Examples of unsecured cards available to individuals with credit scores of 579 or lower include:

  • The Destiny® Mastercard® from Genesis FS Card Services offers a $300 borrowing limit with no deposit at an annual interest rate of 24.90%, and charges an annual fee of $75 the first year ($99 thereafter).
  • The Total Visa® Unsecured Credit Card issued by the Bank of Missouri offers a $300 borrowing limit with no deposit, at an annual interest rate of 34.99%. The card charges an $89 program fee, a $75 annual fee for the first year ($48 thereafter), and a monthly maintenance fee of $6.25 after the first year.
  • The Milestone® Gold Mastercard® from Genesis FS Card Services offers borrowing limits of $300 and up, at an interest rate of 24.90%. The annual fee ranges from $35 for the most qualified applicants to $75 for the first year (and $99 thereafter) for qualifying applicants with the poorest credit. The card's borrowing limit and annual fee aren't set until you've applied.

Tips for Using Credit Cards After Bankruptcy

Bankruptcy is a painful process but can be a meaningful way to gain a clean slate on your finances and a chance to rework your approach to credit management. If you resolve to keep credit purchases at a level you can pay off quickly, and avoid excessive debt, your credit standing and credit scores should gradually but steadily improve. Paying your credit card balance in full every month will also help you avoid interest charges and costly late fees.

Even more important is to pay your credit card bills on time. Payment history is the most significant factor that determines your FICO® Score , so steady on-time payments will help increase your score, while late or missed payments can seriously lower them.

Most credit card issuers offer tools to help you avoid late payments, such as email and text alerts, and the ability to schedule automatic payments every month. Taking advantage of these tools, or using any other method that reminds you to pay your bills on time—smartphone reminders, sticky notes, a desk calendar—can be vital to rebuilding credit after bankruptcy.

How to Build Credit After Bankruptcy

Once your bankruptcy is discharged and you've opened a new credit account that you manage responsibly, there are still other steps you can take to help rebuild your credit after bankruptcy:

Become an authorized user. If you don't qualify for an unsecured credit card, and cannot afford a secured card, you may be able to begin accumulating a positive payment history as an authorized user on a friend's or family member's credit card account. The account will appear on your credit reports, but the primary cardholder is responsible for making payments to the card issuer. If the primary user has stellar credit and makes all payments on time, your credit scores are likely to improve; if the primary user has a record of late payments or a large amount of debt, however, that won't do your scores any good.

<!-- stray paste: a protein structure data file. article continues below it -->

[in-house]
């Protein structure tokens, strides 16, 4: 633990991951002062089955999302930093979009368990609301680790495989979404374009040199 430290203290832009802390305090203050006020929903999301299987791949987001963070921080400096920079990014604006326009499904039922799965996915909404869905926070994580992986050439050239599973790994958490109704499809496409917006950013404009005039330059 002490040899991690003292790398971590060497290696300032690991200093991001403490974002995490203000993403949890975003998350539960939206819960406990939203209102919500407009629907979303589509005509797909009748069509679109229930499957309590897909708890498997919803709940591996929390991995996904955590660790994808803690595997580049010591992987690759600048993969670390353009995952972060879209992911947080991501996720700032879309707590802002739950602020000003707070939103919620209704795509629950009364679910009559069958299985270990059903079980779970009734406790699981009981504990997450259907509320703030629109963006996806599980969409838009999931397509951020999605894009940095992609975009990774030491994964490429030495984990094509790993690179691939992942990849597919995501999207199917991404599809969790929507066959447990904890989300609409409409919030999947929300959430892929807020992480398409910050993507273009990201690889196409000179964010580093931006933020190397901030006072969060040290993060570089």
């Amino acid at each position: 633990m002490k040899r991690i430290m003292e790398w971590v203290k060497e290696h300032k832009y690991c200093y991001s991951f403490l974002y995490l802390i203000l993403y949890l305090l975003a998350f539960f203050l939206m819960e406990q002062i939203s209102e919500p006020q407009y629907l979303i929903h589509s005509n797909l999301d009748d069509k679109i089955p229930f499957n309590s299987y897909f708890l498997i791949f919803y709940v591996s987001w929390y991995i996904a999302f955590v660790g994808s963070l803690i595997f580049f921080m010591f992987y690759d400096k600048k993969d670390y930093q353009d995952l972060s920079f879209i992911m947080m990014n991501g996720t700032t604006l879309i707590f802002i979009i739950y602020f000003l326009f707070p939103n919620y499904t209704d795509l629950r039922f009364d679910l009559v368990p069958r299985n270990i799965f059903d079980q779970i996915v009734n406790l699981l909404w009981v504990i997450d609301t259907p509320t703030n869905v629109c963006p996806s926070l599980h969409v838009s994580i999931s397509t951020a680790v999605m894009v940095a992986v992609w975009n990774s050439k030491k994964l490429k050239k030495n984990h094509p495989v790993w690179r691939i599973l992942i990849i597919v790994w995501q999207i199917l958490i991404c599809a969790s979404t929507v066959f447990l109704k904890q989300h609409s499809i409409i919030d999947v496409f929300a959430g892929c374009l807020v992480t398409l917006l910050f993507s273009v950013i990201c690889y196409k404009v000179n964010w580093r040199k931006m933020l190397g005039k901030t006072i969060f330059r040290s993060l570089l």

Consider a credit-builder loan. These are small personal loans, most commonly offered by credit unions, specifically designed to help people improve their credit. The financial institution issues you a small loan—typically a few hundred dollars or up to $1,000—and places that sum in a special interest-bearing savings account in your name. You cannot touch that money until you pay off the loan in full, by making regular monthly payments, typically for a period of no more than 12 months.

When you've paid off the loan (with interest), the money in the savings account is yours. Assuming you make all your payments on time, you'll have accumulated a series of positive payment entries on your credit reports, which will tend to increase your credit scores. If you're considering a credit-builder loan, make sure the lender reports payments to all three credit bureaus (Experian, TransUnion and Equifax) so your positive payment history benefits all your credit reports.

Monitor your credit reports and credit scores. Checking your credit as it improves can help motivate you to keep managing your finances responsibly. In addition, it can also alert you to suspicious activity on your credit accounts—a possible warning sign of fraud and identity theft.

You can check your credit reports from all three credit bureaus for free at You can also sign up for free credit monitoring with Experian, which allows you to check your Experian credit report and FICO® Score, as well as get alerts when any suspicious activity appears on your report.

Bankruptcy is a major event that can have negative consequences for many years, but millions have successfully moved past it, and you can too. If you obtain credit as soon as possible after your bankruptcy and take care to use it wisely, you can begin rebuilding your credit quickly, and get back on your feet sooner than you might imagine.